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Office-based education about developmental screening prompts higher use of validated tools, added reimbursement

Wednesday, October 15 2008 | Comments
Evidence Grade 7 What's This?
By Yvonne Poindexter

A new program that provides office-based education emphasizing early child development appears to increase pediatricians' use of important developmental screening tools in young children, according to new data presented by Dr. Mark Rosenberg, assistant professor of pediatrics at Northwestern University's Feinberg School of Medicine.

An American Academy of Pediatrics policy statement in 2006 asked community pediatricians to use developmental screening tools as part of the preventive care of young children, since use of the tools plus the observations of practitioners and the child's family provide a better approach to the social and emotional needs of children, explained Dr. Rosenberg. Because the use of validated screening tools represents a significant change from the surveillance that has typically occurred at well-child visits, such tools are still underused, he said.

To test an intervention designed to promote the use of such screening tools, the Illinois Chapter of the AAP developed a new program called Enhancing Developmentally Oriented Primary Care (EDOPC). The program's goal was to educate physicians in their offices about the use of developmental screening tools, including information regarding reimbursement for such services. A panel of developmental pediatricians and community physicians designed the curriculum, which emphasized early child development and included the use of developmental screening tools, maternal postpartum depression screening, and early identification of autism spectrum disorder.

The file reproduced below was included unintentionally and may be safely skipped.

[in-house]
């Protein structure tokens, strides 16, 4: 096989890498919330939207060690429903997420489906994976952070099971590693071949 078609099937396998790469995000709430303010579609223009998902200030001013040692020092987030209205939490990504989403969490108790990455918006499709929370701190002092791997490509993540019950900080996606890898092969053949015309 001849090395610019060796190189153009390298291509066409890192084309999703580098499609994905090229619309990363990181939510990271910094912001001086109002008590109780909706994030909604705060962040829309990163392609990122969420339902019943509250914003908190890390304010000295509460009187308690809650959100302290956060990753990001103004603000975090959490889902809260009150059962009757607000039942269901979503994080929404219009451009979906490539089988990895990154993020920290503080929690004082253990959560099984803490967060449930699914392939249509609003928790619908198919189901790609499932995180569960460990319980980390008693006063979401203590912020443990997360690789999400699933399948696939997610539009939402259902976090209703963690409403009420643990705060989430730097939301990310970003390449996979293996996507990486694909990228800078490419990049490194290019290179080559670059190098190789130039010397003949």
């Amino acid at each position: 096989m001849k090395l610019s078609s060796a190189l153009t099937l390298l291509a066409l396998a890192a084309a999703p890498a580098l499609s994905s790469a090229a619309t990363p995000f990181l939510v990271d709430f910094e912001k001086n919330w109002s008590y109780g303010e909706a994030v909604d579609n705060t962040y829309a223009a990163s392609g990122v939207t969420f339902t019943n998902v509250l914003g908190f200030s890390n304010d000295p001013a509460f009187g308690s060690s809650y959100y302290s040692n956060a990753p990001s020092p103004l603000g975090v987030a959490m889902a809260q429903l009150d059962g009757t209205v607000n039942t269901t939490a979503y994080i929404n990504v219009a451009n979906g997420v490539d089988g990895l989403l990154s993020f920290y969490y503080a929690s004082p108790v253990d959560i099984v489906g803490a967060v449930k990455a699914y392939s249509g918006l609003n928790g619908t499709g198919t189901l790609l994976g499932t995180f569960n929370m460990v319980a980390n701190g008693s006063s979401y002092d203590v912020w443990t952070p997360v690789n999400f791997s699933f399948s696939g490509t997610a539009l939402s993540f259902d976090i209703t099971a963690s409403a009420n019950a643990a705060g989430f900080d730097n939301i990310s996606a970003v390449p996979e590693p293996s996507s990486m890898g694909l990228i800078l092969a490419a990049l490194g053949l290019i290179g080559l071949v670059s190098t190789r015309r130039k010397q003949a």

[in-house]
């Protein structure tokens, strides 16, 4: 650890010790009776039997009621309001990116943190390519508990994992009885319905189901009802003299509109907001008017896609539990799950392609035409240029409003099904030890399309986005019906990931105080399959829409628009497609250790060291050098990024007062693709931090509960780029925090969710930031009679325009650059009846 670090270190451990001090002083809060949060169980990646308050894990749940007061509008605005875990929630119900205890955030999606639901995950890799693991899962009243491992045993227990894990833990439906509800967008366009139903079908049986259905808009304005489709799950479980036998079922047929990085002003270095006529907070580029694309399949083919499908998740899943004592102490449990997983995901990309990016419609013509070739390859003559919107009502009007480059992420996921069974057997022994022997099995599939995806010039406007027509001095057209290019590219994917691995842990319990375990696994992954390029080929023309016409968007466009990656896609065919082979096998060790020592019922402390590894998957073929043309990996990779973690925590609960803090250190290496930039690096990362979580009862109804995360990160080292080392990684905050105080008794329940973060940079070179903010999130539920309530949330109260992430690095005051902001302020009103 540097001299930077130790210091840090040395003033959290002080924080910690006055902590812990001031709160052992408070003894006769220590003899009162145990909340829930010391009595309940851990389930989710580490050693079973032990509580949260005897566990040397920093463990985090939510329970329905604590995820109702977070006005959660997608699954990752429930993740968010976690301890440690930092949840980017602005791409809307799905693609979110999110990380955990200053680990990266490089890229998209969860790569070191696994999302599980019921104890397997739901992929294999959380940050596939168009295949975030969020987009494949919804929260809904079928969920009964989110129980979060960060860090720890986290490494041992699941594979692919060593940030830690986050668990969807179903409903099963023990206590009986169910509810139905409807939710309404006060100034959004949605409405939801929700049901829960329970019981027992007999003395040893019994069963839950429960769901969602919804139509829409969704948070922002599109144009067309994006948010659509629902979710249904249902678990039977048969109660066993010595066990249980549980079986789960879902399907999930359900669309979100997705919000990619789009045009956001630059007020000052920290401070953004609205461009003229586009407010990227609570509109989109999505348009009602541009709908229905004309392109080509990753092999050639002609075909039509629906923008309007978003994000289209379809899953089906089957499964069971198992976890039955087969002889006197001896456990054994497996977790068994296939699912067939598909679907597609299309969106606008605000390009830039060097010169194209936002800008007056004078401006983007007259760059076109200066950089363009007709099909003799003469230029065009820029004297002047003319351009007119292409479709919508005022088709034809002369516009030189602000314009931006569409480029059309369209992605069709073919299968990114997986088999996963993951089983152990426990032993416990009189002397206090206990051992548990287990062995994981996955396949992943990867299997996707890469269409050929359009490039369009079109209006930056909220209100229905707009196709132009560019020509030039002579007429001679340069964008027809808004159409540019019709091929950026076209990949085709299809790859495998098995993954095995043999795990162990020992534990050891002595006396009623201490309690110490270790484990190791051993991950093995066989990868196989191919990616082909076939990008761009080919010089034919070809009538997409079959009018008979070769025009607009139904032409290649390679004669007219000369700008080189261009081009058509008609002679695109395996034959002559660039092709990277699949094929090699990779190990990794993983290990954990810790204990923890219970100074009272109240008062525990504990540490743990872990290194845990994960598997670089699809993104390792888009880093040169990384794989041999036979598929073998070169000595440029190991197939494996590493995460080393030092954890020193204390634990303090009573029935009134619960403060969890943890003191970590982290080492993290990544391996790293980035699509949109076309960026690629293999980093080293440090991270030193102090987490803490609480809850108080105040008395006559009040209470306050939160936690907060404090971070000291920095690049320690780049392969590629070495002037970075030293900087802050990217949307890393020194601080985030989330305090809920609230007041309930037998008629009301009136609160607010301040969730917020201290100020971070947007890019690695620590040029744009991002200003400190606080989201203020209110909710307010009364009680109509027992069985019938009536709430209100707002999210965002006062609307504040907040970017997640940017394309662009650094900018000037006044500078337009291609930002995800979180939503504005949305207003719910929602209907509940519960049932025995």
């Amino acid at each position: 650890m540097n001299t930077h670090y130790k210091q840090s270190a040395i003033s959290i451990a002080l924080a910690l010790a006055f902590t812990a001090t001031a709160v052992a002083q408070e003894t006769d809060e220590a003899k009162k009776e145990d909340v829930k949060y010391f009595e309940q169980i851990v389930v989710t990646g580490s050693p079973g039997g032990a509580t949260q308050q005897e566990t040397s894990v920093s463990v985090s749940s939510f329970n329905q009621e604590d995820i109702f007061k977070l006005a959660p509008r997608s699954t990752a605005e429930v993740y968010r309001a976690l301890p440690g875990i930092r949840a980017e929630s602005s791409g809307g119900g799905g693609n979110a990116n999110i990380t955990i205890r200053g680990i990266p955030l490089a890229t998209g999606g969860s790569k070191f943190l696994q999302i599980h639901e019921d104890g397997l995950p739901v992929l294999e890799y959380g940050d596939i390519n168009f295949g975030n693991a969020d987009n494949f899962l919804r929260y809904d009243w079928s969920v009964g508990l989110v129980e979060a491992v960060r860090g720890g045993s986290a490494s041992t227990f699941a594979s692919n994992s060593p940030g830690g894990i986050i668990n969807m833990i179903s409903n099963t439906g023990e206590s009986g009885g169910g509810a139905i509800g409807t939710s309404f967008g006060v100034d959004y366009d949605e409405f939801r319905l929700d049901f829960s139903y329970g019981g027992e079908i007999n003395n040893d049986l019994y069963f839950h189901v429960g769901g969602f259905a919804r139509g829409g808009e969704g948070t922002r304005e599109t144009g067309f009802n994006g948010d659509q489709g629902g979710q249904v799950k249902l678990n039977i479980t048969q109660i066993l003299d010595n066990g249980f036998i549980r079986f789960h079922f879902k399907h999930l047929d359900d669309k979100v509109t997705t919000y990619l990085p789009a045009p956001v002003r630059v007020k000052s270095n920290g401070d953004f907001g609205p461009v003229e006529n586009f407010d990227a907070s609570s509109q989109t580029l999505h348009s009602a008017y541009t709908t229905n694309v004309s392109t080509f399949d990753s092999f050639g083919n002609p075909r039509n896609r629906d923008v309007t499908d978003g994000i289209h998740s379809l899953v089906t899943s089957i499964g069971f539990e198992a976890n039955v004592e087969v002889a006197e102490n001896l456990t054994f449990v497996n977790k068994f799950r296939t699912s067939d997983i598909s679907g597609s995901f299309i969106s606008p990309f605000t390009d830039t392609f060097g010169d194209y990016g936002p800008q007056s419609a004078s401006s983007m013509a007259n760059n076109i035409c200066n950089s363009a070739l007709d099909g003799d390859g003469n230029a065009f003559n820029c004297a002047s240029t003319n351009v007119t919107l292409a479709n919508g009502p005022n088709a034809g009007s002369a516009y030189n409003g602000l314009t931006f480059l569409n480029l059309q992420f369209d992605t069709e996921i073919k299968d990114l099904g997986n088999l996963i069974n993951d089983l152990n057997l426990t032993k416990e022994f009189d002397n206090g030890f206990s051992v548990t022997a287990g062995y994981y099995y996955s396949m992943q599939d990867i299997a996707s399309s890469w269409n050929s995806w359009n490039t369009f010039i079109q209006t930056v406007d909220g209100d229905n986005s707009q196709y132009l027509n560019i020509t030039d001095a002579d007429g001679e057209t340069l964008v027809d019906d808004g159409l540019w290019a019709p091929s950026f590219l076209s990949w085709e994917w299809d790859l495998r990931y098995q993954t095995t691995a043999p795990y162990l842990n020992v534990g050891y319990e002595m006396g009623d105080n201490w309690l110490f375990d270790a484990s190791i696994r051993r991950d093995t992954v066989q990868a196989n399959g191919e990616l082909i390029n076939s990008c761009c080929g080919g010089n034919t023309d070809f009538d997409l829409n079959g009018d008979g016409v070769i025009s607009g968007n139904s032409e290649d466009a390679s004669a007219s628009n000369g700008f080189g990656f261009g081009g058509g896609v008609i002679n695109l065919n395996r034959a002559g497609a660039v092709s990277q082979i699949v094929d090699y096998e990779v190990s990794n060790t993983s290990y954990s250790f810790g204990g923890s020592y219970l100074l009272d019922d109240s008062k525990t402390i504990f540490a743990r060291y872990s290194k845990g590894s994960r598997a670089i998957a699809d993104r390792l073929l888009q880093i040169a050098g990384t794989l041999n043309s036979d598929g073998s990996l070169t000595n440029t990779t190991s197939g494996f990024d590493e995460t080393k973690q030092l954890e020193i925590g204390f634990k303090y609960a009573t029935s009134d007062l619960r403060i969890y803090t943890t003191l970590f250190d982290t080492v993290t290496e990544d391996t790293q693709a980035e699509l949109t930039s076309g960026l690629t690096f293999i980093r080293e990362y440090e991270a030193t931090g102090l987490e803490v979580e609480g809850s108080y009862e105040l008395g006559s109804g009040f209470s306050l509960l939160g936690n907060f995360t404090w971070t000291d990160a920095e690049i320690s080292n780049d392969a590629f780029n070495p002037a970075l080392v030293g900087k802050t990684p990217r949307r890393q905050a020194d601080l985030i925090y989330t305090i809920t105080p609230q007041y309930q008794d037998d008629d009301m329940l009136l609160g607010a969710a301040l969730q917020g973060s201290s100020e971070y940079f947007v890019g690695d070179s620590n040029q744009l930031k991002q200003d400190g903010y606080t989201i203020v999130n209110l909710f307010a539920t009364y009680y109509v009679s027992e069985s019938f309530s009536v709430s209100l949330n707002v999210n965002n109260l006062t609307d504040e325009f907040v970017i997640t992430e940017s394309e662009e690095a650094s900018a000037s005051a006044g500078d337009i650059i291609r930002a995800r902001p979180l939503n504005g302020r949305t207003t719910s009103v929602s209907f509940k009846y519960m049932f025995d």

From the EDOPC roll-out in 2005 through 2007, the number of Illinois providers that billed Medicaid for the use of a developmental screening tool increased 66%, increasing from 299 at baseline to 496. The number of patients screened rose from 14,968 in 2004 to 95,805 at the end of 2007, a more than 5-fold increase.

As a result of the added screening, the number of children referred to the Early Intervention program in Illinois, which provides aid for children with disabilities or developmental delays, has increased 4-fold for children aged 1 to 3 years. In addition, the number of women completing a perinatal maternal depression screening has grown 5-fold.

"The success of the program is attributed to an effective curriculum based in an office setting to all of the staff members and physician payment," Dr. Rosenberg concluded.

The program's developers are working to extend the program to other health care payers.

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